UMANSKY: So it's a thing that's happened before. What we found is dozens and dozens of Special Government Employees working in various industries at the same time that they have jobs in the administration. Now, there can be reasons for that, right? But that seems like a thing that is particularly worthy of scrutiny.
BERNSTEIN: What’s an example of a Special Government Employee in the Trump administration?
UMANSKY: Well, the instance that I found most interesting is Wendy Teramoto, who used to work at now-Commerce Secretary Wilbur Ross’ investment firm. And she now works at the Commerce Department. And for a long period — we actually don't know because the administration won't say exactly how long — she was working at both, at once. Now, Wilbur Ross’ firm has investments all over the world — in steel companies, in shipping — that have all sorts of partners in all sorts of places.
BERNSTEIN: And the Commerce Department, among other things, promotes trade abroad, and deals with things like trade PACs.
UMANSKY: So you are literally representing two different interests at the same time.
BERNSTEIN: And Ross, the Commerce Secretary, has actually credited her with negotiating some big deals.
NEWS ANCHOR: Who did this deal? Did you do it personally?
SECRETARY WILBUR ROSS: Well, I did, and Steven Mnuchin, the Treasury Secretary — we’re the co-heads of the economic dialogue. But, really, a lot of the work was done by Wendy Teramoto, my chief of staff.
UMANSKY: And when we reached out to her and — and Wilbur Ross, the Commerce agency, you know, said exactly that, that they've been quite careful and there haven't been problems. Again, there are roughly 70-odd cases of this. And those deserve to be looked at.
BERNSTEIN: So, we have all these waivers, we have all these Special Government Employees. I think it's worth saying that this is happening in the context of an administration where, from the top — from literally the President on down — there's a sense that it is perfectly fine to, as President Trump says, “I could run the country and run my company at the same time.” His son-in-law, his daughter — there are a number of people in the administration who have not divested from their personal financial interests while also working in senior level government positions.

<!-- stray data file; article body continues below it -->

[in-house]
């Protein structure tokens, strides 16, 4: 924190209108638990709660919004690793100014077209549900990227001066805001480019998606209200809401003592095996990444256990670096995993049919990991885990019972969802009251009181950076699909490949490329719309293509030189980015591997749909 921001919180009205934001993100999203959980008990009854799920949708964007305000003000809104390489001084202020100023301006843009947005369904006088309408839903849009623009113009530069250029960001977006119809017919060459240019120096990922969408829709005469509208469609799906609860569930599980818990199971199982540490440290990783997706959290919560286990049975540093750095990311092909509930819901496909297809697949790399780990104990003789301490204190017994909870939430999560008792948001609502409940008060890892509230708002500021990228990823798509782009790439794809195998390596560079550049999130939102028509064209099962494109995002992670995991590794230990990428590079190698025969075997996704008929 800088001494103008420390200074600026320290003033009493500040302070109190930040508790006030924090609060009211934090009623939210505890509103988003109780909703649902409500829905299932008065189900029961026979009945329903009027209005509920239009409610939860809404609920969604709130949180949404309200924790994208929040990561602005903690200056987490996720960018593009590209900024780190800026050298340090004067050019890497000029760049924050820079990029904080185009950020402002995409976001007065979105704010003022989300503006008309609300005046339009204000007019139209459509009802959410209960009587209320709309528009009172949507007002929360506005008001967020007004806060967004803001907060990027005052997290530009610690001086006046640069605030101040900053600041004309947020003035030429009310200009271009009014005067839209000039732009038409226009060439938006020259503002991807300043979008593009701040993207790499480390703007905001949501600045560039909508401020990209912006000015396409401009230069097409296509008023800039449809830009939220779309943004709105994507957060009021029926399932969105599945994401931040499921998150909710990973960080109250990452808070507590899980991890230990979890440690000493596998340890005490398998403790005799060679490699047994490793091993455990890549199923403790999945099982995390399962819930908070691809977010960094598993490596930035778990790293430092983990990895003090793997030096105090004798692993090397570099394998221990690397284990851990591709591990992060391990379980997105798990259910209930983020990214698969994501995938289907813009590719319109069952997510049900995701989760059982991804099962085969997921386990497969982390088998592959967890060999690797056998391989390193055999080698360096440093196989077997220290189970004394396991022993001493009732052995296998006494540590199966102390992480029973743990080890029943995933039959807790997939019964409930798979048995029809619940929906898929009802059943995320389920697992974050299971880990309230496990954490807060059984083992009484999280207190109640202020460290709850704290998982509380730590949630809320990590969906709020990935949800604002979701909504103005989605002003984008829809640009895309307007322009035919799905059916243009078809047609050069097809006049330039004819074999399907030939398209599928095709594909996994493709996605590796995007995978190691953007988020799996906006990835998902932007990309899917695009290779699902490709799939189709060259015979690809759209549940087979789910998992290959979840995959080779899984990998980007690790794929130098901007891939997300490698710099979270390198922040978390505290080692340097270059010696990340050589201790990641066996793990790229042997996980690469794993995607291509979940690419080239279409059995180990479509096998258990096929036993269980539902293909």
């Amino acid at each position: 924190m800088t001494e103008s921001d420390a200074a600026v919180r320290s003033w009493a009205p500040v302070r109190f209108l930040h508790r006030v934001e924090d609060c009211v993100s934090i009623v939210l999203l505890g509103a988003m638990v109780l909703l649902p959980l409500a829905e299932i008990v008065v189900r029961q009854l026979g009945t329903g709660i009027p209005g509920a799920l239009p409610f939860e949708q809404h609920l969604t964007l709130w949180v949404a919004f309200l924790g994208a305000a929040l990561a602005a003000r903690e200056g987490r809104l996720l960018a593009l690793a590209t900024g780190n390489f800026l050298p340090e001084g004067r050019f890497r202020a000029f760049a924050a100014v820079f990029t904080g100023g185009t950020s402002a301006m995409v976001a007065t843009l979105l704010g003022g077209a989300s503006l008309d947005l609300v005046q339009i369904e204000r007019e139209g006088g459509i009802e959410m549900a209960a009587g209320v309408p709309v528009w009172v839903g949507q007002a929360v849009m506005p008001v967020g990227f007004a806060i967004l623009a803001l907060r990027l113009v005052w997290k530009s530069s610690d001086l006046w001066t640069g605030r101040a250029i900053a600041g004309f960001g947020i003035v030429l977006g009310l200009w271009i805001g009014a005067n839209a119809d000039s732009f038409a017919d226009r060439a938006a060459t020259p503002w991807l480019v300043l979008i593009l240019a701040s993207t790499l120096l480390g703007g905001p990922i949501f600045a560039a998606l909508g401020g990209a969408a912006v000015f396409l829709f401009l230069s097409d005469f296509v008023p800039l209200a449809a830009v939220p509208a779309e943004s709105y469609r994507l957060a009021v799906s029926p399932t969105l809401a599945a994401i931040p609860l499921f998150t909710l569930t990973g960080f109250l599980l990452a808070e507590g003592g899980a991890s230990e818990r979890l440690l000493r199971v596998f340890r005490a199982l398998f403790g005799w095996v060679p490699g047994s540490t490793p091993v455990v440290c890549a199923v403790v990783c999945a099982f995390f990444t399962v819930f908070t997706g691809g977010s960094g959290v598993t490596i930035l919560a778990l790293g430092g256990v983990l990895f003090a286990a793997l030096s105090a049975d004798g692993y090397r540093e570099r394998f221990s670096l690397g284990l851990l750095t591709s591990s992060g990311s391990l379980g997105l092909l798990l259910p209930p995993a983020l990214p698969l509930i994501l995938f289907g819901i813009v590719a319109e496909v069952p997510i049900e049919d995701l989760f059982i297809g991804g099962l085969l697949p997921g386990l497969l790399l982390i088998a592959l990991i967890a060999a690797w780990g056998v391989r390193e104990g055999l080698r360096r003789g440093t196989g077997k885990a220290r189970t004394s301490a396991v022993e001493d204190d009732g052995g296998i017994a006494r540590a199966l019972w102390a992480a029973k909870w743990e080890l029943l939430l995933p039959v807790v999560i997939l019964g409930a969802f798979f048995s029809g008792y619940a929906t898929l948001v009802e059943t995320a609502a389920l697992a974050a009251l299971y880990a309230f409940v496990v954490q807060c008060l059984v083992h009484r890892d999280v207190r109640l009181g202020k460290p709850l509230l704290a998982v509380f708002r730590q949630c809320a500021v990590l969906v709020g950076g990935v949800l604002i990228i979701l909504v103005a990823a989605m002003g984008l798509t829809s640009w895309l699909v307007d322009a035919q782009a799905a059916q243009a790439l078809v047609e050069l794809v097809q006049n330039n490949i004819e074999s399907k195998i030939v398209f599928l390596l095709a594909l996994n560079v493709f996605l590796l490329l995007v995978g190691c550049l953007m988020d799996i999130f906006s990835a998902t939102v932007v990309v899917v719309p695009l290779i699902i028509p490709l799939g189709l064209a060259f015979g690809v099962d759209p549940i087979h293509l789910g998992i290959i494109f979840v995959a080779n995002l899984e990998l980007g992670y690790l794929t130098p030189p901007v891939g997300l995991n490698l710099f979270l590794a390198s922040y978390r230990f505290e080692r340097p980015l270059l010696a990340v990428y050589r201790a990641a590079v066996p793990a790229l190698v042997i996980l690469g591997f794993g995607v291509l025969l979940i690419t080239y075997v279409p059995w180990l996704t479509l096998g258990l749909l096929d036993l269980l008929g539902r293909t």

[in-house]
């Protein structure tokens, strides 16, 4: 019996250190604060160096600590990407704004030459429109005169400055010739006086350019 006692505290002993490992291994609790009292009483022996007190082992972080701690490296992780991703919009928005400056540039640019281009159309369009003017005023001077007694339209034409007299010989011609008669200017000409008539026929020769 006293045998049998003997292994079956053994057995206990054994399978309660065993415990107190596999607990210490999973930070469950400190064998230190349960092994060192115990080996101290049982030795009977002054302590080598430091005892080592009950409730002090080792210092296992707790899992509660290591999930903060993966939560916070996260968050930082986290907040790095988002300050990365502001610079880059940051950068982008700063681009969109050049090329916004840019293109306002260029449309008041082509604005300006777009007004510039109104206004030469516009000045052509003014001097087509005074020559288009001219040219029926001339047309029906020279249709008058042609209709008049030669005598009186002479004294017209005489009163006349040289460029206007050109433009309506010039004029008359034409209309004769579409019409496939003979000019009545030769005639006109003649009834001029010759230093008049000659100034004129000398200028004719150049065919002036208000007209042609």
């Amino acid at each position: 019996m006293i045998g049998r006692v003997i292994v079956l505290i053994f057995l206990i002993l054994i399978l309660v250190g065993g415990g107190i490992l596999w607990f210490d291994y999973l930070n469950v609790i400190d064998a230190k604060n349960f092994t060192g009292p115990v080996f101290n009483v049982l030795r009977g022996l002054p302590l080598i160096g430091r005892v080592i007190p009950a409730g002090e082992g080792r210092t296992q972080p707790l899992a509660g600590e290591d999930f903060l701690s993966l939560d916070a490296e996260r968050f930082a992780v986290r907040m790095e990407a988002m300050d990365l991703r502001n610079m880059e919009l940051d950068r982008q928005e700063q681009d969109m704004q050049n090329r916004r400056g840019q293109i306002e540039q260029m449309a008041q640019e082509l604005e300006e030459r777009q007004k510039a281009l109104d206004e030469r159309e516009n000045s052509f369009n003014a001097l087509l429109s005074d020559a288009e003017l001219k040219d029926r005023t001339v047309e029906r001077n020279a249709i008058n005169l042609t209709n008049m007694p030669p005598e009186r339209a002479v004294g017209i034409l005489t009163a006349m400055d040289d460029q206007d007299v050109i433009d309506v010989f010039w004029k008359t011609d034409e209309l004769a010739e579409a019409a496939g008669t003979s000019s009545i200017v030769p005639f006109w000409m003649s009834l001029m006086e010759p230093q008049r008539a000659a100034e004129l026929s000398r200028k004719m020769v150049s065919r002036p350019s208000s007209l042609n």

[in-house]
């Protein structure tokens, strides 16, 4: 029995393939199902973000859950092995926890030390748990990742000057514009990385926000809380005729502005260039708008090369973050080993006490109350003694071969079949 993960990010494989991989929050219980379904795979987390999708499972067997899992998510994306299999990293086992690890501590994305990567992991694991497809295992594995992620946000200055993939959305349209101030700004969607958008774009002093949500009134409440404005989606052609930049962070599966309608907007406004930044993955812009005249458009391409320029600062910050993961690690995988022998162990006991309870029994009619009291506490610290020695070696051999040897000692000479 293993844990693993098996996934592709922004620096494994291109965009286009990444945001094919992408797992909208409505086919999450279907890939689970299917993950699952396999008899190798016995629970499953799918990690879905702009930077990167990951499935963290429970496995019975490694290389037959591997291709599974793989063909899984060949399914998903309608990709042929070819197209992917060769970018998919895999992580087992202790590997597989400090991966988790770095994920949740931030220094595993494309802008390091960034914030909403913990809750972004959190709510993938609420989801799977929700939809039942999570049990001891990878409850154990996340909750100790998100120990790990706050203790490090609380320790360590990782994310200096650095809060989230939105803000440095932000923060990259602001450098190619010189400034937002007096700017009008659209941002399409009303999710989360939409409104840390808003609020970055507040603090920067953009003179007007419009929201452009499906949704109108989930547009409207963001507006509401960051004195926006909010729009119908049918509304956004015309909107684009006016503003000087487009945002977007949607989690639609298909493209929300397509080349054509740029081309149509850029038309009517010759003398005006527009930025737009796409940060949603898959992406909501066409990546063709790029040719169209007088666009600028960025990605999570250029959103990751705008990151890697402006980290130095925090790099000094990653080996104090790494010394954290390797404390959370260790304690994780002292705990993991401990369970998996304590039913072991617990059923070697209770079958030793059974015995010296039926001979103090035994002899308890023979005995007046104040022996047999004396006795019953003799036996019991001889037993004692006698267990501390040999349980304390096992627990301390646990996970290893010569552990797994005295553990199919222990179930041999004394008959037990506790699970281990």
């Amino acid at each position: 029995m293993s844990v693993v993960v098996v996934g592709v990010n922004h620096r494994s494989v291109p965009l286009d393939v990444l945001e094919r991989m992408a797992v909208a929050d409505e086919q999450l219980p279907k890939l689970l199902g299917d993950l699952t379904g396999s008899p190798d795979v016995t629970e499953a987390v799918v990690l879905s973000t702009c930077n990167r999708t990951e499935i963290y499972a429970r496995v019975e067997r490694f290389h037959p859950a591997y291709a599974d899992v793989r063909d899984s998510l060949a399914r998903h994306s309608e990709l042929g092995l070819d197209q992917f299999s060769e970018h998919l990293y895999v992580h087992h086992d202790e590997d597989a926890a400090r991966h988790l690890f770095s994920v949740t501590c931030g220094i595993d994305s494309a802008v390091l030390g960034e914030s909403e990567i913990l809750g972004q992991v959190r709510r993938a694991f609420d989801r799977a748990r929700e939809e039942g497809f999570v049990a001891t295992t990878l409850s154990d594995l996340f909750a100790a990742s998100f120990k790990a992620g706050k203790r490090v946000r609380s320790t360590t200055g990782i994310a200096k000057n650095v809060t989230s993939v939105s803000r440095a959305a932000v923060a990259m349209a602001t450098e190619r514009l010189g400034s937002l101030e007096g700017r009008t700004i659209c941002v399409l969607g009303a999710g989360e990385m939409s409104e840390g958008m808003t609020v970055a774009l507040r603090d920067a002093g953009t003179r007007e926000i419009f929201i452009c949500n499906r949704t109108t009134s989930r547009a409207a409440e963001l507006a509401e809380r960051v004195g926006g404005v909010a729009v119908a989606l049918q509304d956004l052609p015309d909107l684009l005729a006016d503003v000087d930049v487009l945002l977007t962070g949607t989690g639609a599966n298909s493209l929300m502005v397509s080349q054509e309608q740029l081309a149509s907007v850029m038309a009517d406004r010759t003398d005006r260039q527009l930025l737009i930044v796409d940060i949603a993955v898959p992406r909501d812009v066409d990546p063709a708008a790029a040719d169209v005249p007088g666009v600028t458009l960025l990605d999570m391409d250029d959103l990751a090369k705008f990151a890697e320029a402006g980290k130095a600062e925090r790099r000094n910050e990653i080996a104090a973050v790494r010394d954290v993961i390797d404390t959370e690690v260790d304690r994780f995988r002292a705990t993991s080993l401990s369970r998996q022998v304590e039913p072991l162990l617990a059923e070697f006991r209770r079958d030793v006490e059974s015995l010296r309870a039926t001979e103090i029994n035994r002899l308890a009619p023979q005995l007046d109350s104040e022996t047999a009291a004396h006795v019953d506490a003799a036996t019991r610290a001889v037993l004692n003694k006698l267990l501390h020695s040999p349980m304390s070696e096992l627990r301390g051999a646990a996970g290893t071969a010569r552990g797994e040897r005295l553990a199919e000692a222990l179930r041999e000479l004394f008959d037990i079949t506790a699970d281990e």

And now we're seeing a level below that, where there seems to be an attitude that there are certainly many instances where it's okay to work for a company and work for the country at the same time.
UMANSKY: Right. And it may be in fact that there are perfectly appropriate instances of that. It is not obviously immoral to, uh, come from an industry or obviously, um, uh, problematic or incorrect to come from an industry with — have industry expertise and then go to work for government and things involving that industry.
You might have, you know, particular skills — particular insights that could be helpful. The thing that I think is important to remember and — and keep in mind is, that can be perfectly the case. We should have the ability to look at each of these cases, to have each of these cases public, and to look for ourselves — to see what's happening, to see what the backgrounds are, and for the public to make their own judgments, right?
One — one of the things here has been the persistent secrecy and opacity that we've seen every step of the way. If the business of the administration is business and — and that that's a fine thing. “Remove the red tape and it's going to help the economy and so forth.” That is all a perfectly plausible argument and position to take. What you then should do is, let it be judged on its merits. Let's see what's happening, where it's happening, why it’s happening.
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BERNSTEIN: Okay. So this is where Trump Town comes in, because this is what you've done. You have made that possible for everyone to do, by gathering together all of these streams of information and disclosures and you have an ask now that you have gathered together all this information.